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Indian Polity

Right of Reputation vs Right to Dignity

  • 19 Feb 2021
  • 5 min read

Why in News

Recently, a Delhi court has rejected a criminal defamation case filed by former Union Minister against a journalist over her tweets accusing him of sexual harassment.

Key Points

  • Consideration by the Court:
  • Court's Ruling:
    • The right of reputation cannot be protected at the cost of the right of life and dignity of women.
      • Right to Reputation:
        • As per the SC, the right to reputation is an integral part of Article 21 of the Constitution.
        • Further, existence of Section 499 (Criminal Defamation) of the Indian Penal Code, 1860 is not a restriction on the freedom of speech and expression because it ensures that the social interest is served by holding a reputation as a shared value of the public at large.
      • Right to Life (Article 21):
        • No person shall be deprived of his life or personal liberty except according to procedure established by law.
        • It confers on every person the fundamental right to life and personal liberty.
      • Right to Live with Dignity:
        • In Maneka Gandhi v. Union of India 1978, the SC gave a new dimension to Article 21 and held that the right to live is not merely a physical right but includes within its ambit the right to live with human dignity.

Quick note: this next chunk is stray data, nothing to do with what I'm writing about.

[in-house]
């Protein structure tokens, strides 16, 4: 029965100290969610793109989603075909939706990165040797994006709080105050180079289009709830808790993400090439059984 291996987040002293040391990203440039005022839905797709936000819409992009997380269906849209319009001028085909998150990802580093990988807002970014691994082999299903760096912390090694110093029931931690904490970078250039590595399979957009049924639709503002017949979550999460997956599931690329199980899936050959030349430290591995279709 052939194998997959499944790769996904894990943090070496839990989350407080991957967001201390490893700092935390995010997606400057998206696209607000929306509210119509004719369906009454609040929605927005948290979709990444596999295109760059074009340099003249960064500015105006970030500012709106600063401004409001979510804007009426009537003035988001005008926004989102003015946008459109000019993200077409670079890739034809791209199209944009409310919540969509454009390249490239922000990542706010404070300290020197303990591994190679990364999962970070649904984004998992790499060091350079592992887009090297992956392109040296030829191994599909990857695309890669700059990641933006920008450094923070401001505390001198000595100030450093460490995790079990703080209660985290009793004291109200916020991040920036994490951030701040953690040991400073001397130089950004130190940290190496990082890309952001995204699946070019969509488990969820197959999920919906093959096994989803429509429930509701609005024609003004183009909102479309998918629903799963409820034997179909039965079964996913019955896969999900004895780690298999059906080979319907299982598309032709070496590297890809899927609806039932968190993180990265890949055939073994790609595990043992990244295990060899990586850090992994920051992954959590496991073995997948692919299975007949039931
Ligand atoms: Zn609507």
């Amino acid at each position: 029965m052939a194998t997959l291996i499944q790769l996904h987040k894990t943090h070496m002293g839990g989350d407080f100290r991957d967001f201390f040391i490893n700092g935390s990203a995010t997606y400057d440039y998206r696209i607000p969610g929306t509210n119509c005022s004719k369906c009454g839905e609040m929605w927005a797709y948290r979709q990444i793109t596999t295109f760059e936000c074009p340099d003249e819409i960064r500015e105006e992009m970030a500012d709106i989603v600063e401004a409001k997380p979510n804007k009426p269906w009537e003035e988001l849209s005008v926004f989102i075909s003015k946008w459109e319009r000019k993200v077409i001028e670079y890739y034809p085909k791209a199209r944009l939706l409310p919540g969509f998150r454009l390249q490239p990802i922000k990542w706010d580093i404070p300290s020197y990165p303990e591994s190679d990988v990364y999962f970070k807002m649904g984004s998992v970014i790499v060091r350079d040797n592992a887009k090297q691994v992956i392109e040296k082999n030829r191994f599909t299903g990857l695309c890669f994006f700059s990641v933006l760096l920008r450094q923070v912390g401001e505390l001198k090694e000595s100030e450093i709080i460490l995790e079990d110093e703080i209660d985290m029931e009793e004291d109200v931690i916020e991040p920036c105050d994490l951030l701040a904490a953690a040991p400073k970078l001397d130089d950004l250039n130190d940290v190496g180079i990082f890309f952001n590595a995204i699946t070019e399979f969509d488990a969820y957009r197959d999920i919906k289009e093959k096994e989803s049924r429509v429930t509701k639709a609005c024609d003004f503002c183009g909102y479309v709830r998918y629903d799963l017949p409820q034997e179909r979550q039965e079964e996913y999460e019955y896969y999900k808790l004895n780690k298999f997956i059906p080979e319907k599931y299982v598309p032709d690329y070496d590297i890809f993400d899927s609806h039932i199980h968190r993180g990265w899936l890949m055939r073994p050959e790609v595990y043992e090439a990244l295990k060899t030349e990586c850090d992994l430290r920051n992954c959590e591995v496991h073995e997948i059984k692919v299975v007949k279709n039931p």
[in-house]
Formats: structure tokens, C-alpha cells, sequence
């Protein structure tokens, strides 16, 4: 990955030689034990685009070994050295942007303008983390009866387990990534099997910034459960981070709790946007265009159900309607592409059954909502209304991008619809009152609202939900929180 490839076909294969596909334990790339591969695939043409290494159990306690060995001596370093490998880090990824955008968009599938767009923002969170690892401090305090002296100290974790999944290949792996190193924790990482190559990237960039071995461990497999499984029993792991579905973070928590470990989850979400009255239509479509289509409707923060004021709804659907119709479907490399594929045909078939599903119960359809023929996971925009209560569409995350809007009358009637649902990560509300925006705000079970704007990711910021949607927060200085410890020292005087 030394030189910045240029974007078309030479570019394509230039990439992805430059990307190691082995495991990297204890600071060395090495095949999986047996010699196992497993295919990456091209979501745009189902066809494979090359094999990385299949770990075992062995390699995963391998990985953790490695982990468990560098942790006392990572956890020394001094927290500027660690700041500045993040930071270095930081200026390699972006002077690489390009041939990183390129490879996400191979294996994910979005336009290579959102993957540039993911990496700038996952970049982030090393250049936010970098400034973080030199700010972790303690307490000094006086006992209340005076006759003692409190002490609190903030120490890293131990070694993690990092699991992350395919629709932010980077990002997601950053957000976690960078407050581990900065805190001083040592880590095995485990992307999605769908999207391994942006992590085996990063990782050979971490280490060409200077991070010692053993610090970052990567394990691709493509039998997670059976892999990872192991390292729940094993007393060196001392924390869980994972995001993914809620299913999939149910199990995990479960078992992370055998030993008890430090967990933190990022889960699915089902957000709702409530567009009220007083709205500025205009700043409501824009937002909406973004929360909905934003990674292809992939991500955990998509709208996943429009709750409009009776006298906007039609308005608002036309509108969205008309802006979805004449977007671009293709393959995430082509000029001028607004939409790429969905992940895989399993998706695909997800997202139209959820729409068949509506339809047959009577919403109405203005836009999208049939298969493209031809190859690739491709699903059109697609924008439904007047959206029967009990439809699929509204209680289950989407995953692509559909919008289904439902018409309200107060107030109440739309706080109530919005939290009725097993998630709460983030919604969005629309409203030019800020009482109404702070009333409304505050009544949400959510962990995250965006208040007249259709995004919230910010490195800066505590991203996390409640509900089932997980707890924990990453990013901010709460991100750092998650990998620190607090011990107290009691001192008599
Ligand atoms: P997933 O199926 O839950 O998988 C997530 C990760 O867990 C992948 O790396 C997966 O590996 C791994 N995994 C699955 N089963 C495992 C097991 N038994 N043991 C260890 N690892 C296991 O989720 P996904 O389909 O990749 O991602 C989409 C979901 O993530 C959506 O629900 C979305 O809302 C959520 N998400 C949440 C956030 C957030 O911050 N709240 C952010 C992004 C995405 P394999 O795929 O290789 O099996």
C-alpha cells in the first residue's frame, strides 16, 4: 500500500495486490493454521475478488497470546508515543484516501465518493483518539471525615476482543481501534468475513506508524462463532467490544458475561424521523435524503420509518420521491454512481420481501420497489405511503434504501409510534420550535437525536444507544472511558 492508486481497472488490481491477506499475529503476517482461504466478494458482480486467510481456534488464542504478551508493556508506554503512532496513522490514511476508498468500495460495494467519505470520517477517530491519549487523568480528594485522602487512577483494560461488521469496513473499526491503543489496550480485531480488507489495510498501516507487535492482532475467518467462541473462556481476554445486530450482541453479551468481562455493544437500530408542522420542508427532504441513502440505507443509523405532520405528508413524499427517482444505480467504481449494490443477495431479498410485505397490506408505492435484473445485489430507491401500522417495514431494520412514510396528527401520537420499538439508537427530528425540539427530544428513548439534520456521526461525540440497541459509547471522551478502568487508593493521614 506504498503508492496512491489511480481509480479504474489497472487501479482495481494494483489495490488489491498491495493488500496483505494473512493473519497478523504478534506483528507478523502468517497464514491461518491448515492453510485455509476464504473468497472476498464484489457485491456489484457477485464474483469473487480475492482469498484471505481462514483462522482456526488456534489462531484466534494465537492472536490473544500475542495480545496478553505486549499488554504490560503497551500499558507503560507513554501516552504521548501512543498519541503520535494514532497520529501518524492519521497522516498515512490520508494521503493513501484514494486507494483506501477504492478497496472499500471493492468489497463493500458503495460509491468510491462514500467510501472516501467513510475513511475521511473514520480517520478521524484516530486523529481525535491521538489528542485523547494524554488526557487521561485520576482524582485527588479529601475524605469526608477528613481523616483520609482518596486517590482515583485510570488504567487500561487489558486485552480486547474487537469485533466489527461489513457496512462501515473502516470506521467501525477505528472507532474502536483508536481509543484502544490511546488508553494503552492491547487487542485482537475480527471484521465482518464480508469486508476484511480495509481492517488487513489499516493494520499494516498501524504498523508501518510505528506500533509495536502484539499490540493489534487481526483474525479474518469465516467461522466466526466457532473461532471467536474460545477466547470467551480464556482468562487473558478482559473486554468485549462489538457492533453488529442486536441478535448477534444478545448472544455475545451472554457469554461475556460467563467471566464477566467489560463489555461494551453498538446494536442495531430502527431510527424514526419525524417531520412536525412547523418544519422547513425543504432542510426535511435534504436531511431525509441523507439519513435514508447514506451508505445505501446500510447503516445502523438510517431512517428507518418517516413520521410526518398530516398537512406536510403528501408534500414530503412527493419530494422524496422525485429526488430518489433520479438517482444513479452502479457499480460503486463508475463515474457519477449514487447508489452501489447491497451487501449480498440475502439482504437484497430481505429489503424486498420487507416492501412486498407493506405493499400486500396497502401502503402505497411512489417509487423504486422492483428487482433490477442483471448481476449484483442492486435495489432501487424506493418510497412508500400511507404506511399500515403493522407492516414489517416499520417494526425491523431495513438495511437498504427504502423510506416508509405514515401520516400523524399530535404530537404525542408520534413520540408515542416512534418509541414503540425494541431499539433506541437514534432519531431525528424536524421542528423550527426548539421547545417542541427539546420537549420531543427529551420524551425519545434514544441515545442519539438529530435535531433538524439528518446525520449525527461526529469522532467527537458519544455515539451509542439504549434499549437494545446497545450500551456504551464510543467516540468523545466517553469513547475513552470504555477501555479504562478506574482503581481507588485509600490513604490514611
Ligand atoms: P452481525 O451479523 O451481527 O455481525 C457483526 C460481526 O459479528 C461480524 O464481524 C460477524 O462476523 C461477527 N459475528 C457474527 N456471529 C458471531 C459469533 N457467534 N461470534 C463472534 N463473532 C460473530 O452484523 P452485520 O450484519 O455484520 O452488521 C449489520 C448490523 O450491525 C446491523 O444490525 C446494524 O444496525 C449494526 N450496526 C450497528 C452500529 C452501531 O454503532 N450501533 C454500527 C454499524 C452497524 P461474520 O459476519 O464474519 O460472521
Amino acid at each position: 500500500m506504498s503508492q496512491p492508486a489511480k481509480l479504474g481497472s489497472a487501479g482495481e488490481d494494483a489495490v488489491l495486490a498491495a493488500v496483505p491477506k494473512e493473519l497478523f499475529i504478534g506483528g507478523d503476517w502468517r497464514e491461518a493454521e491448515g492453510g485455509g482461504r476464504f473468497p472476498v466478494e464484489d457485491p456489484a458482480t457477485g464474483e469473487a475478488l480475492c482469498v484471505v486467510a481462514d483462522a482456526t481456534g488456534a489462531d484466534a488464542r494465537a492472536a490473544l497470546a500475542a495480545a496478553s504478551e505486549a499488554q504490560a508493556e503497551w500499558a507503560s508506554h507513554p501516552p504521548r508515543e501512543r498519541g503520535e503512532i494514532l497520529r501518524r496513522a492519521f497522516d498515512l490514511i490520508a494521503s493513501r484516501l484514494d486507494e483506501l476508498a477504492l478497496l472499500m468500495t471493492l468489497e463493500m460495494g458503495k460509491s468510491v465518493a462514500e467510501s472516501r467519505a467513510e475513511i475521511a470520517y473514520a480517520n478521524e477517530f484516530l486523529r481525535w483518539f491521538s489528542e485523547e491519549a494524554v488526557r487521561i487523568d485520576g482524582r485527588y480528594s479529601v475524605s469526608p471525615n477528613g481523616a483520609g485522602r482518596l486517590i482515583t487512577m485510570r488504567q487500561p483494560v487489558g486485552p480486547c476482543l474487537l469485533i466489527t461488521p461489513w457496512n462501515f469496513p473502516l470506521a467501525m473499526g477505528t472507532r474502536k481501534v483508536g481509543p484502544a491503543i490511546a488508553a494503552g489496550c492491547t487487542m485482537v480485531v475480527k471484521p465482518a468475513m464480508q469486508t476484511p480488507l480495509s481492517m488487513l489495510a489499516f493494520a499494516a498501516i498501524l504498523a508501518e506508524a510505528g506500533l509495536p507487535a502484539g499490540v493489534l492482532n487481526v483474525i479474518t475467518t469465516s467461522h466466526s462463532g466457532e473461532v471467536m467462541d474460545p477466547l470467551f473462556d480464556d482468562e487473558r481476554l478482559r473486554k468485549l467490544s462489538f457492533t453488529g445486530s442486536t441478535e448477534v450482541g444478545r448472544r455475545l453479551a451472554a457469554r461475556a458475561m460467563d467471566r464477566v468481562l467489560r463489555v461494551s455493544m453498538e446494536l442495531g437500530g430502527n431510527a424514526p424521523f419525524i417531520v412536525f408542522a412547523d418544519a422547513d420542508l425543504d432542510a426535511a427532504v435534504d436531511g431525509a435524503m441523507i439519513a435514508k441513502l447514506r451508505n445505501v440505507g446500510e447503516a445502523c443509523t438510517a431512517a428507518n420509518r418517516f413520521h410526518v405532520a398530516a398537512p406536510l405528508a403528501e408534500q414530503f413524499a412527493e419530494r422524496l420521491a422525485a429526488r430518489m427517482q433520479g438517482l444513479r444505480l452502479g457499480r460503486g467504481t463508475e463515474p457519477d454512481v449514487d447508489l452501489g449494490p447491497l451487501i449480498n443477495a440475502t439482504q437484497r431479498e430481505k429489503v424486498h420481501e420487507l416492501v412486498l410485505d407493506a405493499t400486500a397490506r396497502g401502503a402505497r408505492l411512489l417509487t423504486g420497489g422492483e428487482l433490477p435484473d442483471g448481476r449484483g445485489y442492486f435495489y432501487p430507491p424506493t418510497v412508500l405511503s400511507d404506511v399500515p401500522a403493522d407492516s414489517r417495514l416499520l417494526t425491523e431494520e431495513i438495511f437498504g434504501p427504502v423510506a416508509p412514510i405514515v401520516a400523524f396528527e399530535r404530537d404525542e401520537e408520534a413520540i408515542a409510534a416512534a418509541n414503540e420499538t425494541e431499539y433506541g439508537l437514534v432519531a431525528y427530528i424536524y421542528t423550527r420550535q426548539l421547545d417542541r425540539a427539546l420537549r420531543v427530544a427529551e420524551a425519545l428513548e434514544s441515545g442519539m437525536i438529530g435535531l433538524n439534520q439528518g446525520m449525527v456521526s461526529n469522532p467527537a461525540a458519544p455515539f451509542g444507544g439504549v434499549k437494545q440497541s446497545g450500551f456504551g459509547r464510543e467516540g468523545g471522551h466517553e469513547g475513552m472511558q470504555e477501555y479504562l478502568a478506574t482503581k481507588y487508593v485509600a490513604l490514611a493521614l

• Woman has a right to put her grievance at any platform of her choice and even after decades.


  • About:
    • In India, defamation can both be a civil wrong and a criminal offence.
      • The difference between the two lies in the objects they seek to achieve.
      • A civil wrong tends to provide for a redress of wrongs by awarding compensation and a criminal law seeks to punish a wrongdoer and send a message to others not to commit such acts.
  • Laws for Defamation:
    • In Indian laws, criminal defamation has been specifically defined as an offence under the section 499 of the Indian Penal Code (IPC) whereas the civil defamation is based on tort law (an area of law which does not rely on statutes to define wrongs but takes from ever-increasing body of case laws to define what would constitute a wrong).
    • Section 499 states defamation could be through words, spoken or intended to be read, through signs, and also through visible representations.
      • These can either be published or spoken about a person with the intention of damaging the reputation of that person, or with the knowledge or reason to believe that the imputation will harm his reputation.
  • Exceptions:
    • Section 499 also cites exceptions. These include “imputation of truth” which is required for the “public good” and thus has to be published, on the public conduct of government officials, the conduct of any person touching any public question and merits of the public performance.
  • Punishment:
    • Section 500 of IPC, which is on punishment for defamation, reads, “Whoever defames another shall be punished with simple imprisonment for a term which may extend to two years, or with fine, or with both.”
    • Moreover, in a criminal case, defamation has to be established beyond reasonable doubt but in a civil defamation suit, damages can be awarded based on probabilities.
  • Validity:
    • The SC of India, in the Subramanian Swamy vs Union of India, 2014, upheld the constitutional validity of the criminal defamation law.


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